2. I am satisfied, pursuant to s 24(a), that the applicant is the appropriate person to make the application not only because she is MPL’s mother she is also his principal carer.  I am also satisfied that adequate steps have been taken to allow representation of all persons with a proper interest in the application.  There are affidavits of service in respect of MPL, his father, his sister, his half-brother and his half-sister.
  3. As discussed above in [15] to [25], I am satisfied in terms of s 24(c) that there are reasonable grounds for believing that MPL does not have testamentary capacity.  I have reached this conclusion primarily by reference to the report of Professor Whiteford and the evidence of Mr Mason.
  4. Pursuant to s 24(d) I am also satisfied that the proposed Will is or may be one which MPL would make if he were to have testamentary capacity.  The proposed Will is in identical terms to the 2016 Will except for the execution clause.  By reference to Mr Mason’s three file notes of his meetings with MPL, I accept that the 2016 Will represents MPL’s true wishes. 
  5. I accept that the information specified in s 23 in support of the application for leave has been provided.[28]
  6. As to s 24(e), I accept the applicant’s submission that it is appropriate for an order to be made under s 21 in relation to MPL.  The proposed Will reflects MPL’s testamentary wishes.  The estate is a large estate which should be protected by a statutory will.  If MPL was to die without a valid will his estate would pass to his parents in equal shares.  This result would not be in accordance with MPL’s testamentary wishes.  An order for a statutory will resolves the properly held concerns as to MPL’s testamentary capacity and accords with the protective nature of such orders.[29]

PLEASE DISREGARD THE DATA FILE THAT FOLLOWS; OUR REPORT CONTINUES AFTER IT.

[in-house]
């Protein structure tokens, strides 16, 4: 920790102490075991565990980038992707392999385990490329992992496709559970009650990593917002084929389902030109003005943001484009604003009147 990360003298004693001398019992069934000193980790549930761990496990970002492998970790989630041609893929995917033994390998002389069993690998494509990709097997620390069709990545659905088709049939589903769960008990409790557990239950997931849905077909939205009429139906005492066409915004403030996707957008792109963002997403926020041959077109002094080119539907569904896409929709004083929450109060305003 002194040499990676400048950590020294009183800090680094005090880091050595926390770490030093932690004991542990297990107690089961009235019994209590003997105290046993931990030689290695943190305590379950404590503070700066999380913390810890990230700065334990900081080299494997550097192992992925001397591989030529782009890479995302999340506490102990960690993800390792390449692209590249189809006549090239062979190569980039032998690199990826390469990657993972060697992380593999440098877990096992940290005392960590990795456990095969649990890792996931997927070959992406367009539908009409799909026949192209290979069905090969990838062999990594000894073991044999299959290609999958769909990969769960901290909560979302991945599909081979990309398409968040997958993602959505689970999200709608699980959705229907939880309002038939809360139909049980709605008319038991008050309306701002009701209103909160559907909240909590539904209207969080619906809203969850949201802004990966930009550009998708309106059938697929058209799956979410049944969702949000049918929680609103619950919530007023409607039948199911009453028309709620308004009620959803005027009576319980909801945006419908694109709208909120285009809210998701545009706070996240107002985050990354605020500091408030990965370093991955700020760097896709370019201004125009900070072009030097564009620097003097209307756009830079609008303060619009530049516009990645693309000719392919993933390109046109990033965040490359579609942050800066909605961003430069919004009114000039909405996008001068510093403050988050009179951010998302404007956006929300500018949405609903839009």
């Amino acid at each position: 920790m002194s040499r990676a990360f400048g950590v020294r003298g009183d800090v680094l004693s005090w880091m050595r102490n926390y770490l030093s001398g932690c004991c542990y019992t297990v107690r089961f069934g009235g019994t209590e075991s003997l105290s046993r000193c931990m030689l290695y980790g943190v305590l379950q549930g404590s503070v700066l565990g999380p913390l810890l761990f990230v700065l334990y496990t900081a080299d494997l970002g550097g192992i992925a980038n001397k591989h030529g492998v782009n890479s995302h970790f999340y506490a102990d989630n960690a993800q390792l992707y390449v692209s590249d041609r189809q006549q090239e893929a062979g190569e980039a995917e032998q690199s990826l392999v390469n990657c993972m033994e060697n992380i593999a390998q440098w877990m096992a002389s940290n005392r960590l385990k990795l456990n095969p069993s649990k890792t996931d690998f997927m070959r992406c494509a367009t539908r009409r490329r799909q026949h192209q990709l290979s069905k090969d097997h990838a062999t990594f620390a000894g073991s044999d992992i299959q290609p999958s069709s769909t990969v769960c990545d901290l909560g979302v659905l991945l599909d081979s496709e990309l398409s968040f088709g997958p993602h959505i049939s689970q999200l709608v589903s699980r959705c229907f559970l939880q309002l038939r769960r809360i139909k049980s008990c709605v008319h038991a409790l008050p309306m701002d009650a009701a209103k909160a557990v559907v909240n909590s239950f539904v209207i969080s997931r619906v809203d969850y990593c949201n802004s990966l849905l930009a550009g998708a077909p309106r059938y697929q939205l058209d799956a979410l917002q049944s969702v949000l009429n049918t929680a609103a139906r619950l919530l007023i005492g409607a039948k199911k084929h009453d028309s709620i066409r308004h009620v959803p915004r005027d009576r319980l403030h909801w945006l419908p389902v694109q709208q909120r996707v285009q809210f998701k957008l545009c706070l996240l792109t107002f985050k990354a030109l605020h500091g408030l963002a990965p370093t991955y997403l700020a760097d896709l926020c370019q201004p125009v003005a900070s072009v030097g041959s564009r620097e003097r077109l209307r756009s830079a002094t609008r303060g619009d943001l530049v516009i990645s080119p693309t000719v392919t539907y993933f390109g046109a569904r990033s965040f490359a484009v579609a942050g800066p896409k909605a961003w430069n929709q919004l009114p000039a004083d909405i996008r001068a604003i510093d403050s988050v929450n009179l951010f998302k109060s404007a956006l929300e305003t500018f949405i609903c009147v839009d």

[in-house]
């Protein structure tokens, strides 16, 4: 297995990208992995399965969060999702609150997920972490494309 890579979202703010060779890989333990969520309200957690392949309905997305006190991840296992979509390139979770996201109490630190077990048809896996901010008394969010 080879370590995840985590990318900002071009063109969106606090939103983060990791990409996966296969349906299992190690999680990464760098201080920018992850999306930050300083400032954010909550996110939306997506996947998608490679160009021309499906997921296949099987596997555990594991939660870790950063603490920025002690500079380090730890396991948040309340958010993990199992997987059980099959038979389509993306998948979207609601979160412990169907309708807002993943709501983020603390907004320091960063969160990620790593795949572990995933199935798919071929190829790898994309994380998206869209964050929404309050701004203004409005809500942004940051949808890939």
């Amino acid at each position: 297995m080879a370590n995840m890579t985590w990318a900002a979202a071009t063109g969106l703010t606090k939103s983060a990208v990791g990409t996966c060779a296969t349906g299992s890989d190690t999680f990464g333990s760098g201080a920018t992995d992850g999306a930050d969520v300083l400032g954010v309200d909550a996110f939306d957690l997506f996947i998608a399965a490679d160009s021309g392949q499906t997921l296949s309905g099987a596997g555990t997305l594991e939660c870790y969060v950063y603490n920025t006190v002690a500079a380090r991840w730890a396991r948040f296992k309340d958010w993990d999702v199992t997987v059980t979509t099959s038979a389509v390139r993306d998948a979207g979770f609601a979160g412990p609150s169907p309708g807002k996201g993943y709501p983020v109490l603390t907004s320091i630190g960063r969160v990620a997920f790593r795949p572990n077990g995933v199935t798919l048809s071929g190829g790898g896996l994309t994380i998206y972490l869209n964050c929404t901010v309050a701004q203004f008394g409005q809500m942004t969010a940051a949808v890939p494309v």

Disposition

  1. Leave should be granted pursuant to s 22 of the Act and an order made pursuant to s 21 of the Act authorising a Will to be made for MPL in terms of the proposed Will.  I will therefore make orders in terms of the draft initialled by me and placed with the papers.  These orders include that these reasons for judgment to be de-identified to recognise and respect MPL’s dignity, privacy and vulnerability.  The draft orders also provide for the applicant’s cost of and incidental to this application to be assessed on an indemnity basis and paid out of the assets of MPL.  Given the size of MPL’s assets such a costs order would not have any detrimental impact on his wellbeing.  I further note that AET has no objection to such a costs order.[30]

 

Footnotes

[1] Affidavit of MDS filed 15 February 2016, paras. 11 and 12.

[2] A copy of the 2016 Will is exhibit CMM-10 to the affidavit of C Mason filed 15 February 2016.

[3] A draft of the proposed Will is exhibit “SM-5” to affidavit of MDS filed 15 February 2016.

[4] Affidavit of MDS filed 15 February 2016, para. 51.

[5] Affidavit of G Worth filed 18 February 2016, paras. 4 and 5.

[6] Submissions on behalf of the applicant, para 31.